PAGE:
So, a sprightly moan sounds pretty sensual to me. “Moan” is one of those words that I immediately attribute to a sexual act, even though most of its supposed synonyms refer to vocal exclamations of pain or sadness. That might reveal excessive information regarding my coital preferences.
Sprightly Moans are a rock duo based in Austin, TX, where the motto “Keep Austin Weird” adorns countless T-shirts and the bustling music scene encourages experimentation. Sprightly Moans keep their sound based in the harder realms of garage rock, with Jeff Olson’s drums invoking the frantic percussive work of vintage James Gang or Bill Ward’s work with Black Sabbath. Carving out their own grungy, modern take on psychedelic hard rock, they explore the wilderness between chaotic power and gentle melody, falling somewhere between bands like The Golden Grass and Gozu. Sprightly Moans play music for beer drinking, high-fiving, and billiard disputes, capturing the raucous spirit of a bar at last call, with rhythms that roll with tumbleweed abandon and riffs that can punch holes through sheet metal. On Demos II, their sold-out limited edition follow up to the predictably titled Demos I, the duo share three tracks of amplified rebellion.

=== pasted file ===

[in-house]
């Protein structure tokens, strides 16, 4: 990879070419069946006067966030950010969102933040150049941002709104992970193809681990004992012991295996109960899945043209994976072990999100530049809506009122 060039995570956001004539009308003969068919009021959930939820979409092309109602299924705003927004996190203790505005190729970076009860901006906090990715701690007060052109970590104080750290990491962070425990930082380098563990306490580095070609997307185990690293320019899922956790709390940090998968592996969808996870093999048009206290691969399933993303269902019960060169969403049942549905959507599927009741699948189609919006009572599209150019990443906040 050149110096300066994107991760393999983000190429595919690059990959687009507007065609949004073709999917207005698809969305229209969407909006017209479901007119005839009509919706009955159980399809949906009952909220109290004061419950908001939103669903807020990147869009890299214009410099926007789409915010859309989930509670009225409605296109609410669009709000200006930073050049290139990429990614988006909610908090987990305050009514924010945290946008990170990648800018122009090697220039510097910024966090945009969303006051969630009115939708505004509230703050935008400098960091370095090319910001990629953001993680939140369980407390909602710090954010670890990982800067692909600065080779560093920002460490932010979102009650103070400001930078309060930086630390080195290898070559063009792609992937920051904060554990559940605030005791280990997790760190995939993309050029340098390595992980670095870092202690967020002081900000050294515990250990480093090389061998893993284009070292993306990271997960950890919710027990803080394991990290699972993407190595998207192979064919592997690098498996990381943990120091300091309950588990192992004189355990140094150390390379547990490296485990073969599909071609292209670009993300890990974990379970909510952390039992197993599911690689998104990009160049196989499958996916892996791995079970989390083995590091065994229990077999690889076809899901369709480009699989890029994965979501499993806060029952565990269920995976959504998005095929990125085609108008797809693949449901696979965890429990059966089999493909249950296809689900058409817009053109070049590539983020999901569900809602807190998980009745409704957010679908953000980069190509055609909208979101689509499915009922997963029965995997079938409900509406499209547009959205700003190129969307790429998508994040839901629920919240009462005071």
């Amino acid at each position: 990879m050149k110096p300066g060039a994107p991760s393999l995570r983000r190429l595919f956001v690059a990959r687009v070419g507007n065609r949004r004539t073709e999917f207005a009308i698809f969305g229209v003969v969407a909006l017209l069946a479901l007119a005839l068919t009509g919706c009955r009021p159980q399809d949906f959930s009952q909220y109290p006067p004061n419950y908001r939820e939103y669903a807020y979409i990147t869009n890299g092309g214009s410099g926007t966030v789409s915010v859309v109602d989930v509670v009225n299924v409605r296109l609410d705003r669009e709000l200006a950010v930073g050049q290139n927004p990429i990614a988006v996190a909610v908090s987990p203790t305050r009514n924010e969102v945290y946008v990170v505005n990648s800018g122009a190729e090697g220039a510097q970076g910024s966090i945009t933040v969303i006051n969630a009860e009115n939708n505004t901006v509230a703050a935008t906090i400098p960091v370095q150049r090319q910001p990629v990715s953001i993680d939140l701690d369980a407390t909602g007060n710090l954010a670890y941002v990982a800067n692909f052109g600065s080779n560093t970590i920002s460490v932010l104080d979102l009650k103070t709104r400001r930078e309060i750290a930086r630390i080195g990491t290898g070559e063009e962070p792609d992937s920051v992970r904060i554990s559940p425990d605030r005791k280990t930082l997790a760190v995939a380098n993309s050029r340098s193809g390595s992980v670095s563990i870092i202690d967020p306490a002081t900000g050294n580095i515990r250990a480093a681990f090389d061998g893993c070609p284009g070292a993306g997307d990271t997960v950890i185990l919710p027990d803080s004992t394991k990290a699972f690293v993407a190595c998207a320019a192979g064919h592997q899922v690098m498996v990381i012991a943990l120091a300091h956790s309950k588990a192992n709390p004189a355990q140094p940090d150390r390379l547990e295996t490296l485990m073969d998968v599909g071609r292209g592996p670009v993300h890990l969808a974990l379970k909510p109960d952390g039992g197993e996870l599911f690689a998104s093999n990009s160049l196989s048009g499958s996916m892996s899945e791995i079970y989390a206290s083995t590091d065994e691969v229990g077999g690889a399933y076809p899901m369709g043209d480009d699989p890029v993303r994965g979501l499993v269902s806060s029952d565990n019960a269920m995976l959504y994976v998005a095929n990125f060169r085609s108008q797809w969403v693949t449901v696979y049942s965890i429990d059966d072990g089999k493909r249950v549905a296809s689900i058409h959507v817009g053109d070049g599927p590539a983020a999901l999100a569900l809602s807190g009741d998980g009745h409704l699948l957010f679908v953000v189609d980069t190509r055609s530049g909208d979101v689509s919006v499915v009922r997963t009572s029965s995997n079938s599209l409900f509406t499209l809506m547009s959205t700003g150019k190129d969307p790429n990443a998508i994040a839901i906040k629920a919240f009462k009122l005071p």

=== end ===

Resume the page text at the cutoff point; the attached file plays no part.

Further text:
“Brinkmanship” kicks off the jam and bangs heads with heavy blues and Dave Wirth’s high-register slide guitar. The thundering drums provide a deliberate, swaggering tempo that feels like the epitome of cool-handed confidence. Although it’s a noisy, jagged musical arrangement, the song sports a smooth vocal hook, although the vocal volume does seem a bit high in the mix during the verses. “Twin Kilns” rocks loudly, with vocals that sway in a jet-stream breeze over the pulsing guitars and drums, reminding me of Canned Heat covering Mudhoney. The song has a tasty crunch to it, and seems in danger of derailing at any moment, providing a sense of danger before Olson and Wirth takes the reins back. I love music that teeters on the cliff ledge and regains composure, and this song dances on that precipice like it could perch their happily for years. “Dots and Dashes” rollicks with Pearl Jam’s Ten intensity, if their songs were crusted with bong resin and desert dust. It’s the best performance of the album and makes me eager to hear more from these trouble-makers.
Three songs may feel like an appetizer here, but I’m confident they’ll lead to an upcoming entree that should have fans of classic rock, heavy blues, and Slint-flavored noise to salivate. Give Demos II a listen over here, and enjoy Sprightly Moans bringing the volume and the groove: http://www.sprightlymoans.com/music/
And join their Facebook family over at: https://www.facebook.com/sprightlymoans